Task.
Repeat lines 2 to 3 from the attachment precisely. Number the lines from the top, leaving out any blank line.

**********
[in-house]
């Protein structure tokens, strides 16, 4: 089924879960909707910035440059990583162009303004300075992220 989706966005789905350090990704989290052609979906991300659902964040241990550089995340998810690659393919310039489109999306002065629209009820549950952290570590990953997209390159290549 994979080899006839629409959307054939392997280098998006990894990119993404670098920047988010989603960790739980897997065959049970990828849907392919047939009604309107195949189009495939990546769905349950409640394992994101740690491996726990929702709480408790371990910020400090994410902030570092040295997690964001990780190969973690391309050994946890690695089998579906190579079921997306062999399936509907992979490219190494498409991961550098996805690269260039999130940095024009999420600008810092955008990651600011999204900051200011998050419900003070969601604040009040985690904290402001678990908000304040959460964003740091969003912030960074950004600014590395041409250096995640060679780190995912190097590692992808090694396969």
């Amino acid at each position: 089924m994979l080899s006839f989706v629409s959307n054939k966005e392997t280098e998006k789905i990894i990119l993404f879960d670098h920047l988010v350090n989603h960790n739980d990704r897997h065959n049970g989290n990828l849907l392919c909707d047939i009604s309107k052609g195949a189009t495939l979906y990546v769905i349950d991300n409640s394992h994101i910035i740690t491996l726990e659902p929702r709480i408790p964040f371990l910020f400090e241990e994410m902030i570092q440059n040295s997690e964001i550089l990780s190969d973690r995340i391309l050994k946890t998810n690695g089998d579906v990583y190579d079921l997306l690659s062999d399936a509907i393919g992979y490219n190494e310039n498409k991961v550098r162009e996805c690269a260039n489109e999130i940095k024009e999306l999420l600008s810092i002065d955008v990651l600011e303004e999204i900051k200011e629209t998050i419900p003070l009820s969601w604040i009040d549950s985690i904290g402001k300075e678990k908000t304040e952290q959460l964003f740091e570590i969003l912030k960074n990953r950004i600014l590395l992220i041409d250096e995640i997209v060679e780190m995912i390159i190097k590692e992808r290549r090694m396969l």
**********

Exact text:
């Protein structure tokens, strides 16, 4: 089924879960909707910035440059990583162009303004300075992220 989706966005789905350090990704989290052609979906991300659902964040241990550089995340998810690659393919310039489109999306002065629209009820549950952290570590990953997209390159290549 994979080899006839629409959307054939392997280098998006990894990119993404670098920047988010989603960790739980897997065959049970990828849907392919047939009604309107195949189009495939990546769905349950409640394992994101740690491996726990929702709480408790371990910020400090994410902030570092040295997690964001990780190969973690391309050994946890690695089998579906190579079921997306062999399936509907992979490219190494498409991961550098996805690269260039999130940095024009999420600008810092955008990651600011999204900051200011998050419900003070969601604040009040985690904290402001678990908000304040959460964003740091969003912030960074950004600014590395041409250096995640060679780190995912190097590692992808090694396969």
């Amino acid at each position: 089924m994979l080899s006839f989706v629409s959307n054939k966005e392997t280098e998006k789905i990894i990119l993404f879960d670098h920047l988010v350090n989603h960790n739980d990704r897997h065959n049970g989290n990828l849907l392919c909707d047939i009604s309107k052609g195949a189009t495939l979906y990546v769905i349950d991300n409640s394992h994101i910035i740690t491996l726990e659902p929702r709480i408790p964040f371990l910020f400090e241990e994410m902030i570092q440059n040295s997690e964001i550089l990780s190969d973690r995340i391309l050994k946890t998810n690695g089998d579906v990583y190579d079921l997306l690659s062999d399936a509907i393919g992979y490219n190494e310039n498409k991961v550098r162009e996805c690269a260039n489109e999130i940095k024009e999306l999420l600008s810092i002065d955008v990651l600011e303004e999204i900051k200011e629209t998050i419900p003070l009820s969601w604040i009040d549950s985690i904290g402001k300075e678990k908000t304040e952290q959460l964003f740091e570590i969003l912030k960074n990953r950004i600014l590395l992220i041409d250096e995640i997209v060679e780190m995912i390159i190097k590692e992808r290549r090694m396969l």